The blood deferral period for men who have had sex with other men has been reduced from 12 months to just three months today.
Sex workers and those who have lived in a country with the widespread presence of HIV infection have also had their deferral periods reduced to three months.
The New Zealand Blood Service says the changes are in line with other countries like the United Kingdom, Canada, and the United States.
Auckland Pride director Max Tweedie says the changes are long overdue.
“Now [NZBS] is at that perfect position where it’s balancing risk but also ensuring that rules around blood donation don’t discriminate against our community,” he said.
“I’m very, very happy about today’s announcement.”
Blood cannot be donated for three months after any anal or oral sex between two men, with or without a condom, or after last taking the HIV pre-exposure prophylaxis (PrEP) or post-exposure prophylaxis (PEP).
People living with HIV, even if they are on antiretroviral treatment and have an
undetectable viral load cannot give blood.
Those with hepatitis B or hepatitis C, even if successful treatment or those who have injected drugs not prescribed by a doctor or health professional also cannot give blood.
Sexual partners of any of these people will be deferred for three months.
New Zealand Aids Foundation Fellow and University of Auckland’s Dr Peter Saxton says it is “absolutely” the right decision for NZBS to make.
“It harmonises our policy that we normally benchmark ourselves against.
“Importantly, it follows the international evidence that reducing the deferral won’t increase the risk to blood recipients.”
While today’s announcement was great, Tweedie says the focus should be shifted from discriminating against gay and bisexual men giving blood and trying to end the transmission of HIV.
“The solution here isn’t necessarily changing blood rules but rather, investing in ending an epidemic for the Rainbow Community that has lasted for almost now 40 years,” he said.
“We have a hell of a lot of work to ensure that our focus necessarily isn’t on changing rules but ending an epidemic.”
NZBS’ behavioural donor eligibility is effective from today and was last reviewed by an independent expert panel in 2014.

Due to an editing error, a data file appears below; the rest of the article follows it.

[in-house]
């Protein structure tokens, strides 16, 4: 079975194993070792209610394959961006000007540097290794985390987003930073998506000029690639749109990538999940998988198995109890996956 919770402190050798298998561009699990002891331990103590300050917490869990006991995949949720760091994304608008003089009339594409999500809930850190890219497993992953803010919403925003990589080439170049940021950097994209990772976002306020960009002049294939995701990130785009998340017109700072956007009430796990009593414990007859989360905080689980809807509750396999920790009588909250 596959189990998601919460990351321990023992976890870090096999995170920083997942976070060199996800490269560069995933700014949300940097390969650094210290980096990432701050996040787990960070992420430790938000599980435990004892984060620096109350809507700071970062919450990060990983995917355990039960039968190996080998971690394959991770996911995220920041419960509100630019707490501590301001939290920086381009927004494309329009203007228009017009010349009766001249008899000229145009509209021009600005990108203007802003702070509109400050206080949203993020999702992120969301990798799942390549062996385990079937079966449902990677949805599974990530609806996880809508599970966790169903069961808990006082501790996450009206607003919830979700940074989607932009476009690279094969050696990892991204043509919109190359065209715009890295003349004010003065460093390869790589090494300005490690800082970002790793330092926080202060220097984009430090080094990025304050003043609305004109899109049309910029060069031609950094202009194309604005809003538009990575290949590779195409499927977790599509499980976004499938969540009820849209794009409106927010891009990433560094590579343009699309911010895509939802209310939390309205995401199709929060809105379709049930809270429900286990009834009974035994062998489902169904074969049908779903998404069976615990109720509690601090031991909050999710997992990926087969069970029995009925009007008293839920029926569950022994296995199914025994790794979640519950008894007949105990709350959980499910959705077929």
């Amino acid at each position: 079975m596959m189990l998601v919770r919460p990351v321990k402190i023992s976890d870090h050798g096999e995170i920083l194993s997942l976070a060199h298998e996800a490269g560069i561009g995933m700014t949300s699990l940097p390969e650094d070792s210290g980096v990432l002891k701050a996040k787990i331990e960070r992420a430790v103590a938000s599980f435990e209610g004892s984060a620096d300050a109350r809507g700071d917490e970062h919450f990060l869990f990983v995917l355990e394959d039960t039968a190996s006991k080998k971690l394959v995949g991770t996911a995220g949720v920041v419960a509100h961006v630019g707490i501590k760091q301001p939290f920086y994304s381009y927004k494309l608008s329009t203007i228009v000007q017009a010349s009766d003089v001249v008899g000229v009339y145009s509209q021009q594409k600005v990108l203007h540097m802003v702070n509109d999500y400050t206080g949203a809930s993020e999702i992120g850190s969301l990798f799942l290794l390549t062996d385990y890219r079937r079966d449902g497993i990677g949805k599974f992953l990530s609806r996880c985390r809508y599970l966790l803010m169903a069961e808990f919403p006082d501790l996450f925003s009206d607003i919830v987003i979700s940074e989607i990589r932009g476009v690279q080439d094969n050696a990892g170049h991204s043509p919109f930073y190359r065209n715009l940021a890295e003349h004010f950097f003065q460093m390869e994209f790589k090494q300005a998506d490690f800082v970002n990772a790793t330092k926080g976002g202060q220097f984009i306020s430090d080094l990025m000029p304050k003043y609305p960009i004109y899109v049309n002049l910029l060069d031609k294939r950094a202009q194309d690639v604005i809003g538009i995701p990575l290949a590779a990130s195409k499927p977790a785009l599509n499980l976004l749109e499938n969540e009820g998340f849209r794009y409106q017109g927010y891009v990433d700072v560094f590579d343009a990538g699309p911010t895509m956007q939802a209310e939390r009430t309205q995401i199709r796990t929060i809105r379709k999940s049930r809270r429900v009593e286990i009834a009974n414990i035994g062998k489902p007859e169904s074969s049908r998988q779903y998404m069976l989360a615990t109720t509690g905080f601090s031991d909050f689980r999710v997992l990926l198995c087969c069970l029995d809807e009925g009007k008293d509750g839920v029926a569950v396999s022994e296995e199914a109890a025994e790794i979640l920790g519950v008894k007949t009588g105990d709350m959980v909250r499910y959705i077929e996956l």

As part of the previous review, it was recommended the criteria should be reviewed when there was information which might affect future decisions.
All current scientific research shows a three-month deferral allows current testing systems to safely accommodate the window between a virus being contacted and it being detectable, NZBS says.
The most recent safety data, which has been around 18-months, is out of the UK and Saxton says the NZBS has acted quickly on changing the deferral period.
He says being deferred or not being allowed to donate blood as a homosexual can be stigmatising and can fuel inaccurate stereotypes.
“No change can come soon enough for this group, and I think [it’s] really important we look closely at the evidence and move as quickly as we can,” he said.
On the balance of all available evidence, NZBS says it was not necessary to convene an independent review panel, which can take up to 18 months to effect change.
NZBS took its proposal directly to Medsafe, which agreed and approved the change of deferral periods from 12 months to three.
The changes are only related to cisgendered individuals – people who identify with the biological sex they were assigned when they were born.
NZBS has a separate work programme aiming to ensure constant and appropriate criteria for transgender and non-binary individuals, Saxton says.
The service is a not-for-profit Crown entity responsible for the collection, processing, testing, storage, and distribution of all blood and blood products in New Zealand.
It relies on voluntary and non-remunerated blood donations in order to provide a constant supply of blood and blood products used by health services.
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